for humans but so far none has been officially accepted. A problem of
any ante mortem method is lack of knowledge of the stage of incubation
at which infectivity is detectable.

BSE developments outside Europe: The occurrence of the first of (now) 11
cases of BSE in Japan in September 2001, a single case in Canada in
January 2003 and a single case (of Canadian origin) in USA in December
2003, has led to new concerns and a range of new measures in those
countries.

BSE risk by countries or regions: The EU Scientific Steering Committee
has issued a series of Reports giving its opinion on the geographical
BSE risk (GBR) together with detailed assessment reports for various
countries. GBR is not an indicator of a risk to humans via food
consumption, but a qualitative indicator of the risk that live cattle
could be infected with the BSE agent and incubating the disease. The
analysis is based on a qualitative model developed by the SSC that was
applied to information provided voluntarily by these countries. Among
major considerations are whether live cattle or MBM have been imported
from what were at the time high risk countries, especially the UK, and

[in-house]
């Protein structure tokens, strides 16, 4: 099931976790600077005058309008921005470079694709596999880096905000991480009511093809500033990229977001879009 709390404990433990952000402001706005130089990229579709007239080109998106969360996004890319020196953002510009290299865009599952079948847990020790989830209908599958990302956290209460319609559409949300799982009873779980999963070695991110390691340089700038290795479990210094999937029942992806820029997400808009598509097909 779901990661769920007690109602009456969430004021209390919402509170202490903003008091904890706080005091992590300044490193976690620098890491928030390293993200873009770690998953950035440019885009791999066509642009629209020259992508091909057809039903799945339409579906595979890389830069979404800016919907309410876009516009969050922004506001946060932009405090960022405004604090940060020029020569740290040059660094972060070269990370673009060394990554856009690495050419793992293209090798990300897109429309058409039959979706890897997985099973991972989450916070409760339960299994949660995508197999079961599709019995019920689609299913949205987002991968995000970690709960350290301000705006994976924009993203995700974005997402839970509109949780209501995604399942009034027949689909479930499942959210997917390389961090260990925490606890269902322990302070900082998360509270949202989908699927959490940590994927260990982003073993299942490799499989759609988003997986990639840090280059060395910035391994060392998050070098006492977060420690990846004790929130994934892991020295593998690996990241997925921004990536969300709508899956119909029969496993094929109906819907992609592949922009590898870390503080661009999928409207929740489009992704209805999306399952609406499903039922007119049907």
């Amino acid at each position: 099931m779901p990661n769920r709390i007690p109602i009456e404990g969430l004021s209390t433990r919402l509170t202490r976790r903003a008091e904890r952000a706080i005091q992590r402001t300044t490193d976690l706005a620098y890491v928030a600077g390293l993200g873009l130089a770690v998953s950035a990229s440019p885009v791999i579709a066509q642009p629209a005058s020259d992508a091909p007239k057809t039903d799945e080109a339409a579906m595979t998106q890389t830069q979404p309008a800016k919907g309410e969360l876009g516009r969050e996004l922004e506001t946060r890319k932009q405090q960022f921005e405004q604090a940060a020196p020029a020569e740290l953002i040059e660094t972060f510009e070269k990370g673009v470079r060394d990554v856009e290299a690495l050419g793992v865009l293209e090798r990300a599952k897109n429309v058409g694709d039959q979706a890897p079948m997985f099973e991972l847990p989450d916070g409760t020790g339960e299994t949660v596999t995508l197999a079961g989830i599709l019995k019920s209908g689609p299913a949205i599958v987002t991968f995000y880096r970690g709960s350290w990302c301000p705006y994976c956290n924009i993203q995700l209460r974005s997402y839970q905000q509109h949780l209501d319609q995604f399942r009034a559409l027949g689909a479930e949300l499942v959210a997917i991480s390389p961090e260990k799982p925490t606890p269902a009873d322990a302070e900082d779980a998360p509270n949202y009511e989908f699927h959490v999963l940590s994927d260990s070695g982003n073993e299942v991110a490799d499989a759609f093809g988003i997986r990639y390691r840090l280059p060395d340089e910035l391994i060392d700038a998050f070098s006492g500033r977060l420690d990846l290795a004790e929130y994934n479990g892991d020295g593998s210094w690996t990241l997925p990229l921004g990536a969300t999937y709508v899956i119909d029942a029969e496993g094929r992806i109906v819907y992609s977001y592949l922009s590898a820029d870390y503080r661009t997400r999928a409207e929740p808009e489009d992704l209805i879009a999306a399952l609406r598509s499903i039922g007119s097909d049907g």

the time and effectiveness of risk management measures. Countries were
assessed in four Categories:

Category I: Highly unlikely to present a BSE risk
Category II: Unlikely, but a BSE risk cannot be excluded
Category III: Likely to present a BSE risk, even if not confirmed, or
presenting a low level of confirmed BSE risk
Category IV: BSE risk confirmed at a high level

In August 2004 the European Food Safety Authority (EFSA) issued reports
of reassessment of some countries.

Vertical transmission of BSE? The EU Scientific Steering Committee at
its meeting of 18-19 March 1999 adopted an Opinion on the possible
vertical transmission of Bovine spongiform encephalopathy (BSE)
(amended May 2002). Subsequent research gives no support to the